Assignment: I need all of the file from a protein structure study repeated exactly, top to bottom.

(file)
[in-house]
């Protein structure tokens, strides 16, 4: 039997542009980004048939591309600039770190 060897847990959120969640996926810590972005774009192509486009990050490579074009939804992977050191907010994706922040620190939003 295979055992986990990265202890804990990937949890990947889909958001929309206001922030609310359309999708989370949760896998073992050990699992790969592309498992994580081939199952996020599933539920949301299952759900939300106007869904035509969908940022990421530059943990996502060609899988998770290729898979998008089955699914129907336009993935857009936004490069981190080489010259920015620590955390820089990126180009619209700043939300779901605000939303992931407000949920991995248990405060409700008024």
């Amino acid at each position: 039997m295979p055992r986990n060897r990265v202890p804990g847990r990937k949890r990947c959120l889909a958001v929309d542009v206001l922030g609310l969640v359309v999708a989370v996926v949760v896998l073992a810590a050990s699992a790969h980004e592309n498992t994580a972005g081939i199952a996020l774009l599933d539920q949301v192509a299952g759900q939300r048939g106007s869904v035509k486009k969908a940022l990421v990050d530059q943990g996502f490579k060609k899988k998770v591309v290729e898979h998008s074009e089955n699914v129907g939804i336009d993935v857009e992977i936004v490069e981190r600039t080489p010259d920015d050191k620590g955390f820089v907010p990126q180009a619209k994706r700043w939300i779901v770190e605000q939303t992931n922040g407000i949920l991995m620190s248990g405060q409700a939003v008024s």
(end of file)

[in-house]
């Protein structure tokens, strides 16, 4: 039997542009980004048939591309600039770190 060897847990959120969640996926810590972005774009192509486009990050490579074009939804992977050191907010994706922040620190939003 295979055992986990990265202890804990990937949890990947889909958001929309206001922030609310359309999708989370949760896998073992050990699992790969592309498992994580081939199952996020599933539920949301299952759900939300106007869904035509969908940022990421530059943990996502060609899988998770290729898979998008089955699914129907336009993935857009936004490069981190080489010259920015620590955390820089990126180009619209700043939300779901605000939303992931407000949920991995248990405060409700008024």
């Amino acid at each position: 039997m295979p055992r986990n060897r990265v202890p804990g847990r990937k949890r990947c959120l889909a958001v929309d542009v206001l922030g609310l969640v359309v999708a989370v996926v949760v896998l073992a810590a050990s699992a790969h980004e592309n498992t994580a972005g081939i199952a996020l774009l599933d539920q949301v192509a299952g759900q939300r048939g106007s869904v035509k486009k969908a940022l990421v990050d530059q943990g996502f490579k060609k899988k998770v591309v290729e898979h998008s074009e089955n699914v129907g939804i336009d993935v857009e992977i936004v490069e981190r600039t080489p010259d920015d050191k620590g955390f820089v907010p990126q180009a619209k994706r700043w939300i779901v770190e605000q939303t992931n922040g407000i949920l991995m620190s248990g405060q409700a939003v008024s």